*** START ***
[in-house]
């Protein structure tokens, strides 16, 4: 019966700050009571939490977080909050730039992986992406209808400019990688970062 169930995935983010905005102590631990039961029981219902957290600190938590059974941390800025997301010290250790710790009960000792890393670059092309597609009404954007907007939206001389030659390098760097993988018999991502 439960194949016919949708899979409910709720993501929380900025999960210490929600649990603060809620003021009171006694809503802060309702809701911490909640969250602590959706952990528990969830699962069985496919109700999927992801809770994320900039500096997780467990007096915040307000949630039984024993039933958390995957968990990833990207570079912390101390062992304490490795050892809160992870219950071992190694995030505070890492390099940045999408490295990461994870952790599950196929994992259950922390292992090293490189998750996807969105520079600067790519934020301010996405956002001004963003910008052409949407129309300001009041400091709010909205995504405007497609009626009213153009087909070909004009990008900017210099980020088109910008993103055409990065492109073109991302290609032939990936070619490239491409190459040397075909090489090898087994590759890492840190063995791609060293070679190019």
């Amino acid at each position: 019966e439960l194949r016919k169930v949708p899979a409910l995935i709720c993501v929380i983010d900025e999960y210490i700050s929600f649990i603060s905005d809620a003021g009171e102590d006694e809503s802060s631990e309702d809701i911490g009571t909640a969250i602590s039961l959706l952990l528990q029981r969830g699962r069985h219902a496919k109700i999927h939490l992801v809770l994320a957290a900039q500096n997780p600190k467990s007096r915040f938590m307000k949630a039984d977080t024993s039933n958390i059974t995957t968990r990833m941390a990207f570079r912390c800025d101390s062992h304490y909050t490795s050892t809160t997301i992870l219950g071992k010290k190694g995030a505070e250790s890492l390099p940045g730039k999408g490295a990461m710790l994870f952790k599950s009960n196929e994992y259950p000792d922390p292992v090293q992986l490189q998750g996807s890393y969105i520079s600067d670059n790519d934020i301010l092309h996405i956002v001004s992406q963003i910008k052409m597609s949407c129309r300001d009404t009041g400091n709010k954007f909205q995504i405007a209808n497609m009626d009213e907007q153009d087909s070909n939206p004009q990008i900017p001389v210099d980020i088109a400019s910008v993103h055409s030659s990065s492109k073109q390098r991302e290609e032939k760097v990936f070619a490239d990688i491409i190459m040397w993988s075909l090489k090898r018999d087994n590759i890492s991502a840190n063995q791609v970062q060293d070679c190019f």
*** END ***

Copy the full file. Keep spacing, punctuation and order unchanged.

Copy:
[in-house]
């Protein structure tokens, strides 16, 4: 019966700050009571939490977080909050730039992986992406209808400019990688970062 169930995935983010905005102590631990039961029981219902957290600190938590059974941390800025997301010290250790710790009960000792890393670059092309597609009404954007907007939206001389030659390098760097993988018999991502 439960194949016919949708899979409910709720993501929380900025999960210490929600649990603060809620003021009171006694809503802060309702809701911490909640969250602590959706952990528990969830699962069985496919109700999927992801809770994320900039500096997780467990007096915040307000949630039984024993039933958390995957968990990833990207570079912390101390062992304490490795050892809160992870219950071992190694995030505070890492390099940045999408490295990461994870952790599950196929994992259950922390292992090293490189998750996807969105520079600067790519934020301010996405956002001004963003910008052409949407129309300001009041400091709010909205995504405007497609009626009213153009087909070909004009990008900017210099980020088109910008993103055409990065492109073109991302290609032939990936070619490239491409190459040397075909090489090898087994590759890492840190063995791609060293070679190019």
């Amino acid at each position: 019966e439960l194949r016919k169930v949708p899979a409910l995935i709720c993501v929380i983010d900025e999960y210490i700050s929600f649990i603060s905005d809620a003021g009171e102590d006694e809503s802060s631990e309702d809701i911490g009571t909640a969250i602590s039961l959706l952990l528990q029981r969830g699962r069985h219902a496919k109700i999927h939490l992801v809770l994320a957290a900039q500096n997780p600190k467990s007096r915040f938590m307000k949630a039984d977080t024993s039933n958390i059974t995957t968990r990833m941390a990207f570079r912390c800025d101390s062992h304490y909050t490795s050892t809160t997301i992870l219950g071992k010290k190694g995030a505070e250790s890492l390099p940045g730039k999408g490295a990461m710790l994870f952790k599950s009960n196929e994992y259950p000792d922390p292992v090293q992986l490189q998750g996807s890393y969105i520079s600067d670059n790519d934020i301010l092309h996405i956002v001004s992406q963003i910008k052409m597609s949407c129309r300001d009404t009041g400091n709010k954007f909205q995504i405007a209808n497609m009626d009213e907007q153009d087909s070909n939206p004009q990008i900017p001389v210099d980020i088109a400019s910008v993103h055409s030659s990065s492109k073109q390098r991302e290609e032939k760097v990936f070619a490239d990688i491409i190459m040397w993988s075909l090489k090898r018999d087994n590759i890492s991502a840190n063995q791609v970062q060293d070679c190019f």